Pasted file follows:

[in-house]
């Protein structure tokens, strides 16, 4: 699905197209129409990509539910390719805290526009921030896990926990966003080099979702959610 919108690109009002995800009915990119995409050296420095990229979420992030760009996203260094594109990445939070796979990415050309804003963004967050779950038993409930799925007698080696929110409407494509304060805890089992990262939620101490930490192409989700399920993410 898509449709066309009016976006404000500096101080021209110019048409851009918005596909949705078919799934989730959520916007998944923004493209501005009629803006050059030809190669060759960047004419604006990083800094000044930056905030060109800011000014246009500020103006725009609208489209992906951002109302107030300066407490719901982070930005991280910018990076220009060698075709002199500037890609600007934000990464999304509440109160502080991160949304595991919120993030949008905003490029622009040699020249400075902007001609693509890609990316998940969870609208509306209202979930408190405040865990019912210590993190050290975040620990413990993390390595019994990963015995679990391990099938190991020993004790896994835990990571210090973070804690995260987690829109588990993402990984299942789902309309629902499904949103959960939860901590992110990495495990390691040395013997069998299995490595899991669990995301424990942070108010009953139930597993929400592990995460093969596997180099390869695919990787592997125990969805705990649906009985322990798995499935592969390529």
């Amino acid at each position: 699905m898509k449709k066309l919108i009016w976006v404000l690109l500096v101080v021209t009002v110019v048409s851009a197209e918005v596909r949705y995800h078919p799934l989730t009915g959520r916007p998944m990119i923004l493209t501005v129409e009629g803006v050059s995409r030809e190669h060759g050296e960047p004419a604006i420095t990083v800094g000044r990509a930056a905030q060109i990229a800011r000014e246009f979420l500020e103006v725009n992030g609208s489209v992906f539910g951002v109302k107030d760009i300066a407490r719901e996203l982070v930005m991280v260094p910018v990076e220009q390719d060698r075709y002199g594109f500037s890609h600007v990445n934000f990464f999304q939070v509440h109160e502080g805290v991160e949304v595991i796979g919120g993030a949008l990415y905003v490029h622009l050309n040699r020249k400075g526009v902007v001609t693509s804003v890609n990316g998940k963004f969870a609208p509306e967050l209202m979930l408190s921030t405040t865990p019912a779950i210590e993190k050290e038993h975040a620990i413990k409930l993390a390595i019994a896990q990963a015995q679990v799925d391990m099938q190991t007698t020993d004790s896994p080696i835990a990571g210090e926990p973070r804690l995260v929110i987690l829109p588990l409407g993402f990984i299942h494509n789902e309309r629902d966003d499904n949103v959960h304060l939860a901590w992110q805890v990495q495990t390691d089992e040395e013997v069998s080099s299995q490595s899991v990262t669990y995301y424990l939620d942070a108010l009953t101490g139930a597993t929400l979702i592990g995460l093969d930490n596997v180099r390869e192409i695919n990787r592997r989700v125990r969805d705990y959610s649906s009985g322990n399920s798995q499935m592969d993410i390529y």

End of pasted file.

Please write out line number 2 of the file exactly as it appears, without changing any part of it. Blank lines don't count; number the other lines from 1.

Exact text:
């Protein structure tokens, strides 16, 4: 699905197209129409990509539910390719805290526009921030896990926990966003080099979702959610 919108690109009002995800009915990119995409050296420095990229979420992030760009996203260094594109990445939070796979990415050309804003963004967050779950038993409930799925007698080696929110409407494509304060805890089992990262939620101490930490192409989700399920993410 898509449709066309009016976006404000500096101080021209110019048409851009918005596909949705078919799934989730959520916007998944923004493209501005009629803006050059030809190669060759960047004419604006990083800094000044930056905030060109800011000014246009500020103006725009609208489209992906951002109302107030300066407490719901982070930005991280910018990076220009060698075709002199500037890609600007934000990464999304509440109160502080991160949304595991919120993030949008905003490029622009040699020249400075902007001609693509890609990316998940969870609208509306209202979930408190405040865990019912210590993190050290975040620990413990993390390595019994990963015995679990391990099938190991020993004790896994835990990571210090973070804690995260987690829109588990993402990984299942789902309309629902499904949103959960939860901590992110990495495990390691040395013997069998299995490595899991669990995301424990942070108010009953139930597993929400592990995460093969596997180099390869695919990787592997125990969805705990649906009985322990798995499935592969390529």